***, the tensor of instantaneous moduli**

*d*

*K*^{L}is defined by

*K*^{L}:

***:=**

*d*

*K*^{J}:

***−(**

*d*

*τ****+**

*d******

*d***). The corresponding rate of plastic deformation, as measured by an observer attached to a Truesdell frame (i.e. a frame convecting with the motion), is 2.8**

*τ*## 3. Single-crystal model with elastic potential

Defining an elastic potential requires a parametrization of the plastic state. It seems that the most convenient way to achieve this is by using the multiplicative elastic–plastic decomposition of the deformation gradient with respect to a reference configuration.

Then, let denote a reference configuration of a crystal subjected to the motion , , . The motion, and the current configuration of the crystal are referred to a common Cartesian (fixed) frame. At each material particle *X*, a multiplicative decomposition of the deformation gradient ** F**(

*X*) is assumed to exist [7], 3.1Thinking of the crystal as a composite consisting of ‘material’ and ‘lattice’,

*F*^{p}is to represent the plastic shearing of material (through the crystal lattice) and

*** is the accompanying elastic distortion during which the lattice and material deform as one; see Asaro & Rice [11] or Asaro [17] for a pictorial representation.**

*F**** also incorporates the local rotation of the crystal owing to the constraints imposed by the neighbouring material (through boundary conditions). In general, the decomposition (3.1) is not expected to be compatible, in the sense that, in general,**

*F**** and**

*F*

*F*^{p}may not be the gradients of some smooth motions. If

*T*

_{X}and

*T*

_{x}denote, respectively, the tangent spaces at the reference and current configurations at particle

*X*and its position , then the collection is usually referred to as

*the intermediate configuration*

^{1}of the crystal. Here, the term ‘configuration’ is used loosely because is not a (differentiable) manifold in the Euclidean ambient space of the motion [18,19].

Taking the time rate in equation (3.1), with , and , one obtains
3.2In particular, if the reference configuration is the current configuration, then the above additive decomposition of ** l** must be identical with the decomposition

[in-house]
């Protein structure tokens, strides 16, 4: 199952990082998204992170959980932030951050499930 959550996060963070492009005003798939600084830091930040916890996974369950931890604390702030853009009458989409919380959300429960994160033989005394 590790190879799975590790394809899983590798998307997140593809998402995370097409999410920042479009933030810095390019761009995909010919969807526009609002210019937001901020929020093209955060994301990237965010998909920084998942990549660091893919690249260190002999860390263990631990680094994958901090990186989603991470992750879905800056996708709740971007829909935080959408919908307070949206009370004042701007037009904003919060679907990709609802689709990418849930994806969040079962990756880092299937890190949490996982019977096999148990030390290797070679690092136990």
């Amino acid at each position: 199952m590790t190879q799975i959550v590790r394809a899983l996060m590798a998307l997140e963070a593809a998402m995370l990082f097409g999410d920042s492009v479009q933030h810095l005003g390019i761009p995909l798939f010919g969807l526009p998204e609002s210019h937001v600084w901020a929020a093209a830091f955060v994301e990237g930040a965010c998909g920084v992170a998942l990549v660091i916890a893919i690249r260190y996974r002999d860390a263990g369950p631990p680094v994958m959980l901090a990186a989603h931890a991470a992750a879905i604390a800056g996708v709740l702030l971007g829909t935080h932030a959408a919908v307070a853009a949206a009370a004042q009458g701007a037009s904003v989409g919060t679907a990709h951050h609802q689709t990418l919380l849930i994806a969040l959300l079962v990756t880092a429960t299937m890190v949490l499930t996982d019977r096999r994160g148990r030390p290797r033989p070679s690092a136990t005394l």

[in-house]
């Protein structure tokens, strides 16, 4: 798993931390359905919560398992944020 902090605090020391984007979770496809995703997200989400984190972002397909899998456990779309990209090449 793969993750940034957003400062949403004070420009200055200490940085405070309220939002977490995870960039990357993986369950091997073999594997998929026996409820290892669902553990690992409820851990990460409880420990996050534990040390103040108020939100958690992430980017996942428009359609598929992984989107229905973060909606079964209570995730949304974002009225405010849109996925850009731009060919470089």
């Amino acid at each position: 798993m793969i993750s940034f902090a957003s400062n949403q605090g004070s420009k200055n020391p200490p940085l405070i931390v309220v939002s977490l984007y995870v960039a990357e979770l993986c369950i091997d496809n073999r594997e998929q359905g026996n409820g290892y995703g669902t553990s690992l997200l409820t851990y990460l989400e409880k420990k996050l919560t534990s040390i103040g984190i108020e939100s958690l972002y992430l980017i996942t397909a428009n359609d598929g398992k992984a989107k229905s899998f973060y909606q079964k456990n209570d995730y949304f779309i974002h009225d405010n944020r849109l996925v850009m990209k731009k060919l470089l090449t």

**=**

*l*

*l*^{e}+

*l*^{p}featured in equations (2.1) and (2.2), since the two decompositions are supposed to describe the same kinematics. Furthermore, this must hold for any reference configuration and so , which is equivalent to . Then, given

*m*^{0α}and

*n*^{0α}unit vectors in the slip and normal directions in the reference configuration , the following (natural) evolution law is adopted for the slip systems of the crystal: 3.3Thus, {

*m*^{α},

*n*^{α}} convect with the lattice, and an observer placed in a frame convecting with the lattice will measure plastic strain as if this would take place in an undistorted (reference) crystal.

There are many other plausible evolution laws that could be assigned to the slip systems [8,11]. In the context of decomposition (3.2), once such an evolution law is assigned to the slip systems, then the corresponding characterization of *L*^{p} follows. For example, if the slip systems are assumed to just rotate rigidly at the spin of the lattice, a case investigated in Soare [10], i.e. and , with ** w***:=(

***−**

*l*

*l*^{*T})/2, then one can show that , where

***=**

*F******

*R**** is the polar decomposition of**

*U**** and is the rotation at spin .**

*F**Throughout the rest of this work, it will be assumed that the slip systems evolve according to equation (3.3)*. The main consequence of this assumption is that, in the absence of non-Schmid effects, the structure of the constitutive system at micro- and macrolevels enjoys the normality structure [8,10].